- 1 bell pepper
- 1 small onion
- 2 tbsp taco seasoning
- 1/2 cup black beans
- Lime juice
- Salt and pepper to taste
1. In a small pot, prepare 1 cup of cooked quinoa. Let cool slightly
2. Dice peppers and onions and sauté in a small pan. Once the peppers and onions begin to breakdown, add 1 tsp of taco seasoning. Cook until tender and slightly browned.
3. While onions and peppers and quinoa are cooking, cut each avocado in half lengthwise and twist apart. Remove the pit.
4. Gently cut the avocado in a cross hatch pattern, being careful not to cut through to skin.
5. Using a spoon, carefully scoop the sliced avocado out of the skin and into a bowl, breaking apart the small cubes. Set aside the skins.
6. To the bowl with the avocado cubes, add sautéed peppers and onions, black beans (rinsed), cooked quinoa, remaining taco seasoning and 2 squeezes of lime juice.
7. Scoop mixture into avocado skins. Drizzle with hot sauce of choice and enjoy!
Hey Salty friends! For the next recipe in our Salty Running in the Kitchen series, I am going to share with you a delicious recipe for salty, yet sweet, sesame almond bars.
Sesame almond bars make a wonderful post-run snack, as they contain a balance of healthy fats, carbohydrates and protein. It’s important to refuel with carbohydrates, ideally within 30 minutes of finishing up your workout, and to get a meal or snack that combines a protein and healthy fat source within 2 hours after your run. Fats, carbs and protein each play an important role in maximizing muscle glycogen recovery (i.e., rebuilding energy stores) and supporting protein synthesis (i.e., enhancing the speed at which your body repairs micro-tears in the muscles).
I am not usually super hungry right when I finish up a run and I find these bars to be the perfect in-between snack after a run and before my next meal. I also grab these bars when I am on the go during the day. I tend to be a much nicer human being when I keep my brain and body well nourished throughout the day. Snacks are a big part of this for me! If I let myself get too hungry, it is not pretty (I get hangry and my brain gets foggy). I love the ease and convenience of being able to snack on a substantial bar that will hold me over until my next meal.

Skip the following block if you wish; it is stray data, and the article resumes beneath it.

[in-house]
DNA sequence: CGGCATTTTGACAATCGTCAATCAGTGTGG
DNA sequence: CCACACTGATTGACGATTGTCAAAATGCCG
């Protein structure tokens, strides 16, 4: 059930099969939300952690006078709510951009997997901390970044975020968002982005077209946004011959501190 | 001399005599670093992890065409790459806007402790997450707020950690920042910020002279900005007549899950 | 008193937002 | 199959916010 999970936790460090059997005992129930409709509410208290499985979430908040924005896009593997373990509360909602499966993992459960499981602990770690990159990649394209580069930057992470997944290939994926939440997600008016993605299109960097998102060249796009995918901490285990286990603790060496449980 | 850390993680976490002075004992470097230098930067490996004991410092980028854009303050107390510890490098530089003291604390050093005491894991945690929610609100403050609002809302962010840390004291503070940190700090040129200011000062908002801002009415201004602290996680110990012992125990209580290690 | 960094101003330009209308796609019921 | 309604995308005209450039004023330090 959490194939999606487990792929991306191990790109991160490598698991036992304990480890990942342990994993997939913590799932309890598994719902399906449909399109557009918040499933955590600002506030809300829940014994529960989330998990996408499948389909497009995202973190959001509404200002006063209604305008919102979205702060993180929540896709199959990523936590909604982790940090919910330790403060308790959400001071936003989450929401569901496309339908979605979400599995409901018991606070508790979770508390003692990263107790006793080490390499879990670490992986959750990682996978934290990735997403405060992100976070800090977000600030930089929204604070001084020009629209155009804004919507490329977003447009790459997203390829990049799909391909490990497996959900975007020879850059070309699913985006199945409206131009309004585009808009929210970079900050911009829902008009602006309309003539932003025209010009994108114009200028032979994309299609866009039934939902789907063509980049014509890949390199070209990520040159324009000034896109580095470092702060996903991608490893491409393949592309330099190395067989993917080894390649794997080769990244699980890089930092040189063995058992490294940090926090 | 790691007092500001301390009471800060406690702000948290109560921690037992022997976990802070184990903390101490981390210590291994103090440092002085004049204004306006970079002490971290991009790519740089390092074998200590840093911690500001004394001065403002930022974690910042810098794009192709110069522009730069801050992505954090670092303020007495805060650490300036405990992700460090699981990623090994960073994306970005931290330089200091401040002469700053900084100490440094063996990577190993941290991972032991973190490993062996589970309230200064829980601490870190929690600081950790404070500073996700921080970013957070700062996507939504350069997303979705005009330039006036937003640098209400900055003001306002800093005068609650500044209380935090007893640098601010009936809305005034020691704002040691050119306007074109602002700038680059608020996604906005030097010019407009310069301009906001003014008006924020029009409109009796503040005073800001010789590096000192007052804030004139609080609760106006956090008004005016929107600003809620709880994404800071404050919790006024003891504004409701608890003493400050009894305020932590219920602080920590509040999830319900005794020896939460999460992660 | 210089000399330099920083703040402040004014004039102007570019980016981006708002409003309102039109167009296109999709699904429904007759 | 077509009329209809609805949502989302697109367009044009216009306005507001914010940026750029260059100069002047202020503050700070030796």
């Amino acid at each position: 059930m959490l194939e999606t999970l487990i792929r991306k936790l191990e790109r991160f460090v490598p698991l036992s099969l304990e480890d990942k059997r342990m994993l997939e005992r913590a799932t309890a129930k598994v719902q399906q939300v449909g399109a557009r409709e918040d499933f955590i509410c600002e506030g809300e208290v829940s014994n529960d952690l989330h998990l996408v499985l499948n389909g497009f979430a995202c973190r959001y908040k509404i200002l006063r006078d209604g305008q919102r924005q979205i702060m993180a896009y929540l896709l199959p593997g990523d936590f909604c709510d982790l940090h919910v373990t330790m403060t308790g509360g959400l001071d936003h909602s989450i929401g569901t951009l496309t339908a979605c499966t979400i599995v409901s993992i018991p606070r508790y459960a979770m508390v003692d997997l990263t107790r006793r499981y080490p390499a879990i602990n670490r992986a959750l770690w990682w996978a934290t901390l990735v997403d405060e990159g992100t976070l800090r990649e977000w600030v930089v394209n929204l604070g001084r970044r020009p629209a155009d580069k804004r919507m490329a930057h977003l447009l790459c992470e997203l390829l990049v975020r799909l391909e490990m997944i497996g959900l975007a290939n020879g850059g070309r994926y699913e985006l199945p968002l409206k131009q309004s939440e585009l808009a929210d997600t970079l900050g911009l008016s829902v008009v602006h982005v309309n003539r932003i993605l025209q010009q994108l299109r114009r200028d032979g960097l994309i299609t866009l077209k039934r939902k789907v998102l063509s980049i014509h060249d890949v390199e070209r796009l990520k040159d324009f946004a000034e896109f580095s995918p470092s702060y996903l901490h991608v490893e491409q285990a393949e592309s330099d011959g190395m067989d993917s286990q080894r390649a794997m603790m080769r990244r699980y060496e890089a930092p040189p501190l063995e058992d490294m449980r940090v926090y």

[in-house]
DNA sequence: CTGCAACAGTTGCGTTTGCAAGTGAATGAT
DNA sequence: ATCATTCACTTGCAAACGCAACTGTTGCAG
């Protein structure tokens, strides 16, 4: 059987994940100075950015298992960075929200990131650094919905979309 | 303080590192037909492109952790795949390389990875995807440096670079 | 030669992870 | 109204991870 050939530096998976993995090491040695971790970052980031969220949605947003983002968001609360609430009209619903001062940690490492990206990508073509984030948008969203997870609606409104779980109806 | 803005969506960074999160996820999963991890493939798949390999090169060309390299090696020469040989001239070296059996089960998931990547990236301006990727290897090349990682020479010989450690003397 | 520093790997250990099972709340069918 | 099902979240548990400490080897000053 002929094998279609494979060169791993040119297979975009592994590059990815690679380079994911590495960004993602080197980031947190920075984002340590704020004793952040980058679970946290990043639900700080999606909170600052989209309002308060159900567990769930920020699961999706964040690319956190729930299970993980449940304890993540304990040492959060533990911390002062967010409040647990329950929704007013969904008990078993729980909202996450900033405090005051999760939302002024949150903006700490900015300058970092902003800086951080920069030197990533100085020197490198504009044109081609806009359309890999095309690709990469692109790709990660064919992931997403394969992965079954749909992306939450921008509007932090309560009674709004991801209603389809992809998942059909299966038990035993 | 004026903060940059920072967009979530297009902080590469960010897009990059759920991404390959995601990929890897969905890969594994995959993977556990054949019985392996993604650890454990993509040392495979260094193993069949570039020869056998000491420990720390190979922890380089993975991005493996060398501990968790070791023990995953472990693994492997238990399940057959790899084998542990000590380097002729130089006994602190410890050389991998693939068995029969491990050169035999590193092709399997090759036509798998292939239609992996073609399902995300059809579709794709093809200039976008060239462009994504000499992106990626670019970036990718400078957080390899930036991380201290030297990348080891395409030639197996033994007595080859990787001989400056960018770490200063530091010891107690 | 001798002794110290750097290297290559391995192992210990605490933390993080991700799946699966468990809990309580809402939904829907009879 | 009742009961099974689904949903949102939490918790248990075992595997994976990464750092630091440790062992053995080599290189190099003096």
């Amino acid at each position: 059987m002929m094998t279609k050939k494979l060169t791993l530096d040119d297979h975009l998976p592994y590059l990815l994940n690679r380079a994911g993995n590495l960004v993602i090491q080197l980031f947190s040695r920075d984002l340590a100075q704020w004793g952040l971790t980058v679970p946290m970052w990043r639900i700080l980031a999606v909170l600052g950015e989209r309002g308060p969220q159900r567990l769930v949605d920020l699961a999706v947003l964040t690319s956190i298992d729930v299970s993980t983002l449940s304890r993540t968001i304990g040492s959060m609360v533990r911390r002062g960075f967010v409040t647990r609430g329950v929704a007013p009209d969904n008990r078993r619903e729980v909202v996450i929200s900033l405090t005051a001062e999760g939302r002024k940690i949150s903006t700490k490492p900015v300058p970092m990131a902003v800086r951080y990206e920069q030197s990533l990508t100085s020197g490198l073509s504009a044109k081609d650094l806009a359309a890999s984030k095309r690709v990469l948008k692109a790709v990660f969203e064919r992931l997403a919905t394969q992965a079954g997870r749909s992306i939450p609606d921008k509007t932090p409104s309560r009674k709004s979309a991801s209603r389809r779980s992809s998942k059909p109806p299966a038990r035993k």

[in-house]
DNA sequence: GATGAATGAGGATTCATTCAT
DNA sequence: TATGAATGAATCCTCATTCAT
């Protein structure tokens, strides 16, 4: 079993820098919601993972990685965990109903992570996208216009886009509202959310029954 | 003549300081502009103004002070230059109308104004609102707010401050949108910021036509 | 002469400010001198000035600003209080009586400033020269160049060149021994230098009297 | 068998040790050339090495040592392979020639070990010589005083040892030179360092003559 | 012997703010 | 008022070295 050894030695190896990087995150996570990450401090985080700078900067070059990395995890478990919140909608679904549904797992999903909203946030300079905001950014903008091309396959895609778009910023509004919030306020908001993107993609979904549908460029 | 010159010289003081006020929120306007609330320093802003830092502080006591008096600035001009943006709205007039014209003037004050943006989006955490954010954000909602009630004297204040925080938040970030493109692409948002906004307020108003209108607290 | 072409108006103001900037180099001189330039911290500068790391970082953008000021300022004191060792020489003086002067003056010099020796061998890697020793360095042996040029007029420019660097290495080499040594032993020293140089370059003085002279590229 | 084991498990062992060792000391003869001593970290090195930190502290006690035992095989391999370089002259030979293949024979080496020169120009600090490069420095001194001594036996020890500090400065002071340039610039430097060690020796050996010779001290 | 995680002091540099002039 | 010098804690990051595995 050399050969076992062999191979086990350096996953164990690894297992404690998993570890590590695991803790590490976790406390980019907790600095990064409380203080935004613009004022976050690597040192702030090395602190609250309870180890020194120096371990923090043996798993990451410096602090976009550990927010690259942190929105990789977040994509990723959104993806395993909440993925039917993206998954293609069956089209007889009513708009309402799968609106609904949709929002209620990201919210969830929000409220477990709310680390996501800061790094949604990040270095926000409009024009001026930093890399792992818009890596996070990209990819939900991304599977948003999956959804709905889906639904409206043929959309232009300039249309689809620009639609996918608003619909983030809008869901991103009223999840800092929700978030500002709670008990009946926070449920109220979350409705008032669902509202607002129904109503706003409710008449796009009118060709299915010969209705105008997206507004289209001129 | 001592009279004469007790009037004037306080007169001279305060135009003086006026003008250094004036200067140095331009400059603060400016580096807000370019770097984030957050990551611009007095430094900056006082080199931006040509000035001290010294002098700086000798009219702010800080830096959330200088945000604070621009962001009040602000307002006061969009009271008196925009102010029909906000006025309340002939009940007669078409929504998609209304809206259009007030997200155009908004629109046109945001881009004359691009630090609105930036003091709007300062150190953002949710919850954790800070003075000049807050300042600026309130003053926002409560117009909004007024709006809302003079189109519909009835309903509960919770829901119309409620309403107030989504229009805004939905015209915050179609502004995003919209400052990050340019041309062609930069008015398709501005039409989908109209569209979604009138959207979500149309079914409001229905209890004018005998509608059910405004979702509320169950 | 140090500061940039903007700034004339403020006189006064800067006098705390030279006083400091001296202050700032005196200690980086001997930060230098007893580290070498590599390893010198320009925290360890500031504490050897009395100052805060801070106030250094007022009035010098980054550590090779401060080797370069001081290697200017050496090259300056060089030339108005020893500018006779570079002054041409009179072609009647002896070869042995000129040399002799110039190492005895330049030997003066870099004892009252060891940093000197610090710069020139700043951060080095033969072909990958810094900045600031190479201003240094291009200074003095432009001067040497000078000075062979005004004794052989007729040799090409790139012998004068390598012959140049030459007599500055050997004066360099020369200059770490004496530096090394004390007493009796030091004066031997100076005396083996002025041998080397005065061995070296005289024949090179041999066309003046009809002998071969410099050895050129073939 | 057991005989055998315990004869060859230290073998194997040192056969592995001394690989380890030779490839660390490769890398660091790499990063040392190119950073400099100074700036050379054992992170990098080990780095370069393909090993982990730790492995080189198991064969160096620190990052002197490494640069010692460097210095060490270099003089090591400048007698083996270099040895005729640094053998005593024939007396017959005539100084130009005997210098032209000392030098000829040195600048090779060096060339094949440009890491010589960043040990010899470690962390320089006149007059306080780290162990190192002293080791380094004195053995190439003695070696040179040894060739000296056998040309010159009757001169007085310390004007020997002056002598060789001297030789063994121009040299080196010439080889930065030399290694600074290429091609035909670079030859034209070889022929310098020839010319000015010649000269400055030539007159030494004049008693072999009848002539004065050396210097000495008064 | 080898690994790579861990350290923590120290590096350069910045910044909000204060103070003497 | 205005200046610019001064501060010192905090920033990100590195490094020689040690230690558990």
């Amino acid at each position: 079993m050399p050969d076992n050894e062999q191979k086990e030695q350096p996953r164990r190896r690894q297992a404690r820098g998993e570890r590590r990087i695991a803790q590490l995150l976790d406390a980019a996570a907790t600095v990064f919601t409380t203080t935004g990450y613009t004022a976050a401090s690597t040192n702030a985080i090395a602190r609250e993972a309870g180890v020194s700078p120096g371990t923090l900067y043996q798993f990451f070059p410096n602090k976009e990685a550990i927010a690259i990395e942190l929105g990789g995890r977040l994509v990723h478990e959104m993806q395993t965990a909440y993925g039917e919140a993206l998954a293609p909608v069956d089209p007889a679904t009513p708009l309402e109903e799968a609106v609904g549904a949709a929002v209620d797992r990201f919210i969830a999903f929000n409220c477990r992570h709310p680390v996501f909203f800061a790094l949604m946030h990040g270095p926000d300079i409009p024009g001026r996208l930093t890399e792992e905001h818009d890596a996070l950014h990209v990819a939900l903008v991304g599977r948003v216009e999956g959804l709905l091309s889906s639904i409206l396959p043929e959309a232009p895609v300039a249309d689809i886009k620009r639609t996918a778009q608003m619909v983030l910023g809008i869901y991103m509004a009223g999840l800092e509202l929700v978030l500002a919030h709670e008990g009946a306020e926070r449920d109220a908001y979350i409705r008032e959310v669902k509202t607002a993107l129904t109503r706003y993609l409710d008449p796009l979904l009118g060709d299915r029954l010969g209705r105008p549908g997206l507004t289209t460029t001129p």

Without further ado, here are the deets of my salty and sweet sesame treats (I’ve got rhymes today folks):
Sesame’s Salty Sweet Sesame Almond Bars
Being injured as a runner is horrible. All runners know this. If you can’t run, you can’t do the thing you love. To make things worse, you also can’t do the thing that probably most helps you manage the stress brought on by being injured.
That’s the vicious circle of it all. Injured runners also get the same advice over and over again: Cross train while you can’t run. Focus on what you can do. Don’t abandon your nutrition plan. Use the time you aren’t running to invest in other hobbies or to spend more time with family and friends. That’s all good advice. It’s also kind of yadda yadda yadda. Meaning, it’s a good start, but it’s nowhere near enough.
Injured runners also need what I call Inner Circles. When I dealt with nine months of no running because of plantar fasciitis, people in the Outer Circle got the occasional update on the injury, a dash of woe-is-me, some kind of perky resolution and then on to other less boring topics. But personally, I needed a variety of Inner Circles to handle the more hard-core parts of mental coping while injured.
What do injured runners need from their Inner Circles and who might offer this sort of support?
Hugs and a shoulder to cry on. Injured runners tend to be crabby, grouchy and depressed. It helps a lot to find someone who can offer pretty much unconditional and limitless support. This person should never say things like: “Not being able to run isn’t such a big deal; it’s not cancer or something like that.” Even if that’s true, it’s not helpful. Instead, you are looking for someone who can say: “I know it’s awful to not be able to do the thing you love.” Over and over and over again. A spouse or partner is a good bet here, but a sibling or best friend or even a parent might fit the bill.